Red Maple - Acer rubrum

This well-known maple species has strong and uniform wood that is commonly used to make furniture, crates, and flooring.  The leaves can be distinguished from sugar maple and silver maple by the sharp ‘V’ shape notches that separate the 3-5 lobes on each leaf.  Other similar maple leaves have a ‘U’ shaped notch. These leaves turn a stunning shade of scarlet in the fall.  Early colonists boiled the bark of the red maple to make a dark red ink.

Red Maple Leaf
The 3-5 palmate lobes of the Red Maple. Note the sharp ‘V’ notches.

Red Maple Bark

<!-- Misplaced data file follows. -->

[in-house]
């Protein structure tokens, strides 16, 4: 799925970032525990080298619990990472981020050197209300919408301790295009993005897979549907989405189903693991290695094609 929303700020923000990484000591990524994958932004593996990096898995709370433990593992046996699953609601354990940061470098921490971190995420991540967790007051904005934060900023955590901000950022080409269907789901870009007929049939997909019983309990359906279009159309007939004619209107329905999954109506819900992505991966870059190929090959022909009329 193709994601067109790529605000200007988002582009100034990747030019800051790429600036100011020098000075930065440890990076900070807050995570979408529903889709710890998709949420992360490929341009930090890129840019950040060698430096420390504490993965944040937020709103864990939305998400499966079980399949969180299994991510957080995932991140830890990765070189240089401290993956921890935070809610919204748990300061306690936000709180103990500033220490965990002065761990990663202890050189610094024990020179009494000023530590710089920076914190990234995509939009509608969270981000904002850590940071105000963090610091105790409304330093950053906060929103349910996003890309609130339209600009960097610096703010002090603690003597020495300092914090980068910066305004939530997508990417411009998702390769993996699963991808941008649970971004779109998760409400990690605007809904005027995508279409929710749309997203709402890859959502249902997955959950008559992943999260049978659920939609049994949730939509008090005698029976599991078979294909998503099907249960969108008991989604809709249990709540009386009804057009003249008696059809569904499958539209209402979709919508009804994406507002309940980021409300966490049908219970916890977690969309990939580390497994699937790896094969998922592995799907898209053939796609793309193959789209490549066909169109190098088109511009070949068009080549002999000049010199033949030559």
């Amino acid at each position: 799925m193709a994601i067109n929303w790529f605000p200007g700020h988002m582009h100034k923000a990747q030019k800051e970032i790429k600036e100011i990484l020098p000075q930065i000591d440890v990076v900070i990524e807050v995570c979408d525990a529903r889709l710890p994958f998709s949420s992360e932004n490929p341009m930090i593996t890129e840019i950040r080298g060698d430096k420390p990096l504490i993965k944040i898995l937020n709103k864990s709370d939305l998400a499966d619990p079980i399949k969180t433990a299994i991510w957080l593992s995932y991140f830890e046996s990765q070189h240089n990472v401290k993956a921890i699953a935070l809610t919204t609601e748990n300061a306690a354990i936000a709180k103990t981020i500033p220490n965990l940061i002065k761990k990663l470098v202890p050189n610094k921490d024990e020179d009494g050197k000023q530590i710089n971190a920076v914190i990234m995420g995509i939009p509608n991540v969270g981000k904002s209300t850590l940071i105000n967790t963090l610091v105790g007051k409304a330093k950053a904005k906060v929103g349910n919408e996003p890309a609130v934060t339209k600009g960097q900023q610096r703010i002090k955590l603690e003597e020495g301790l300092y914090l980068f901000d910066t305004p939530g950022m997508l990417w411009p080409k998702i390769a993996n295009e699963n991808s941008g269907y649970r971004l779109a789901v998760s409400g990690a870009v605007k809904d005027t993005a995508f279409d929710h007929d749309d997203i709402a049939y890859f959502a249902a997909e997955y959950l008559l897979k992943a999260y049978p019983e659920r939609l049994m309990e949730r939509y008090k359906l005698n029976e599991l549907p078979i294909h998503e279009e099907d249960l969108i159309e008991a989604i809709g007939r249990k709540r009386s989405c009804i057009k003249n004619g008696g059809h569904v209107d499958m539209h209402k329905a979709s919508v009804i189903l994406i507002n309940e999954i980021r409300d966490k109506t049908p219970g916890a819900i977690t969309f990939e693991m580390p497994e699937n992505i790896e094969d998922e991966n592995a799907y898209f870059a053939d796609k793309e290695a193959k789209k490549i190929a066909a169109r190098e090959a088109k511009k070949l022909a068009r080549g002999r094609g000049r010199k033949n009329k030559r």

Red Maple is considered a “soft maple”, due to its softer, less dense wood compared to other hard maple species such as the sugar maple.  Photo by Brian Lacey.

Red Maple Bark
This young Red Maple's bark is becoming ridged.

Red Maple Leaves
Red Maple has spectacular red to yellow leaves in the fall.

Ontario Tree Atlas map of non-planted Red Maples. 1995-1999.
Ontario Tree Atlas map of non-planted Red Maples. 1995-1999.

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Farrar, J.L.. 1995. Trees in Canada. Fitzhenry & Whiteside Ltd. Toronto. ON. 504 pp.  

Kershaw, L. 2001. Trees in Ontario: Including tall shrubs. Lone Pine Publishing. Edmonton. AB. 240 pp

Muma, W. 2011. Ontario Trees and Shrubs. [Online] Available:

OMNR, 2011. Ontario Ministry of Natural Resources: Ontario Tree Atlas. [Online] Available:

OMNR, 2008. Ontario’s Biodiversity: Species at Risk.